88 Articles
Oh, Thank You, Thank You ExxonMobil!!

To be sure, we need U.S. and ExxonMobil oil production - I use about four gallons a week myself - and I credit the geologists and petroleum engineers of the world for getting it to us. After all, we need it to keep ourselves moving while we transition to the vehicles you read about here on ABG and their non-petroleum energy sources - biofuels, hydrogen, renewable electricity, plus the alternate lifestyles global warming will require - more biking, walking, telecommuting, etc. The point is we

Back to "Back to the Future"

Diesel fuel is a small market next to gasoline - only 40 Billion gallons a year or thereabouts compared to about 140 Billion gallons. Still 40 Billion is nothing to laugh at. Biofuels production in the U.S. is still under one billion gals/year. In all of Europe it is 1.4 billion gallons. To ramp up production may cause as much disturbance in soy and other oil-rich crops as ethanol has caused in corn and other food prices. But algae, well that's another story. It grows where and when people do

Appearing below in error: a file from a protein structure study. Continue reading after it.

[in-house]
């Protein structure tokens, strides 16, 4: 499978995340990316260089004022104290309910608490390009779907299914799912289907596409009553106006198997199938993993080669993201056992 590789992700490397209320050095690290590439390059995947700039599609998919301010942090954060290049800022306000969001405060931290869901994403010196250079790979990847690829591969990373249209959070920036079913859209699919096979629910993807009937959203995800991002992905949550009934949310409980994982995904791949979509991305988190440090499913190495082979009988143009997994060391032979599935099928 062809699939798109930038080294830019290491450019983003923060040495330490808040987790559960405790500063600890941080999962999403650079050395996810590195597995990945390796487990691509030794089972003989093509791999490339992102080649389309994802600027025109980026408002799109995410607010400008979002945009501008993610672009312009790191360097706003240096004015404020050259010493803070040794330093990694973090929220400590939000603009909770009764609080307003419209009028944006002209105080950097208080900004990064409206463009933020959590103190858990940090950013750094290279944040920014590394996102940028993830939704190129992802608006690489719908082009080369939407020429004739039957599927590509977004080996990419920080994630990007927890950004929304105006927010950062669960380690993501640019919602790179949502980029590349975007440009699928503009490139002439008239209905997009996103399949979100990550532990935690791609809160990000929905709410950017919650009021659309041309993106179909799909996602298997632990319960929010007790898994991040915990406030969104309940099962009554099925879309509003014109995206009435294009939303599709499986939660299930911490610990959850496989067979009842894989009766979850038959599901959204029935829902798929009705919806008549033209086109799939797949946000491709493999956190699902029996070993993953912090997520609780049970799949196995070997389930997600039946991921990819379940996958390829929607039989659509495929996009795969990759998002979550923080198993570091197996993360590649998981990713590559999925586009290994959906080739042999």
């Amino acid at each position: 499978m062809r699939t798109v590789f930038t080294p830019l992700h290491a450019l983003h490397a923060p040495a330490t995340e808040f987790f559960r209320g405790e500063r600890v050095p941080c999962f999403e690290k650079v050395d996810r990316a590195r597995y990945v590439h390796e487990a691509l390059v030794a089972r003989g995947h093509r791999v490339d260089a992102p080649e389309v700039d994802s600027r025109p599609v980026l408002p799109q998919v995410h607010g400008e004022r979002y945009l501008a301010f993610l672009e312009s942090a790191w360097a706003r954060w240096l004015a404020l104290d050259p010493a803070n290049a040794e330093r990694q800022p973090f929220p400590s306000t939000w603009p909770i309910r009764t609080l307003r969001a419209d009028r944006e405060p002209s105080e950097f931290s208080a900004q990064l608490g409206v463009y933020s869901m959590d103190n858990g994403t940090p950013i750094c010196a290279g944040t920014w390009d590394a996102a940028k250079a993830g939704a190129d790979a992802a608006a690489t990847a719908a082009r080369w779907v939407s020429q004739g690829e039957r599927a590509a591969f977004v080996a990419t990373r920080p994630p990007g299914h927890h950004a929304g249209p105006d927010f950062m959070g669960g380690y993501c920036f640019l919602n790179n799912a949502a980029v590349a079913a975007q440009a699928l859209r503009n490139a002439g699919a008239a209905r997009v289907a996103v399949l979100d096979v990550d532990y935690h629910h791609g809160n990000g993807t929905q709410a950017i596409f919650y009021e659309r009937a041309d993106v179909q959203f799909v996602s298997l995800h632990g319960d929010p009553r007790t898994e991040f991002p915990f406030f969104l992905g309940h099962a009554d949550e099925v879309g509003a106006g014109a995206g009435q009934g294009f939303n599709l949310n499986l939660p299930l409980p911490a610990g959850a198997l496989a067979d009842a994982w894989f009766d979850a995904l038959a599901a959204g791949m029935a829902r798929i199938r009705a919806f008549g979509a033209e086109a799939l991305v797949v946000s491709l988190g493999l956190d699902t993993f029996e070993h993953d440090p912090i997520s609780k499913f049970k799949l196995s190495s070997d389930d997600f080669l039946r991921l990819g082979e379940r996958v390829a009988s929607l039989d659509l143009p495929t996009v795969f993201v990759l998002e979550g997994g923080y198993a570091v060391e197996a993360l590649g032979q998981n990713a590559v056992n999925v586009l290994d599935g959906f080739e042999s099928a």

Is this trip really necessary?

AutoblogGreen is about keeping a self-selected group of auto enthusiasts informed about the latest advances in green auto technologies. We are the early adopters, the best-informed among our friends, the trend setters. But, in the great scheme of things, we are too few. In the great battle (and that is what it is) for the remaining petroleum resources in the world, we are small change. What is needed is a much larger group of people who think it is important to be g

Remembering Partnership for a New Generation of Vehicles (PNGV)

I was a full-time Alt Fuel technology consultant/researcher back in the 1990s. Among my fellow wizards, the PNGV was a big deal. We attended conferences every year or so and watched the Big 3, with federal funding, develop hybrid cars that could meet an 80 MPG target number. They were getting close. The Japanese firms were worried and started their own hybrid projects "just in ca

Opinion: Like gasoline for chocolate

I have an analogy: What if we grew up in a family (a country) that gave you all the chocolate you wanted. Sweet (gasoline) or dark (diesel) chocolate at breakfast, lunch and dinner. What's more, all your favorite uncles and aunts (other countries) have nearly the same diet! What would happen?

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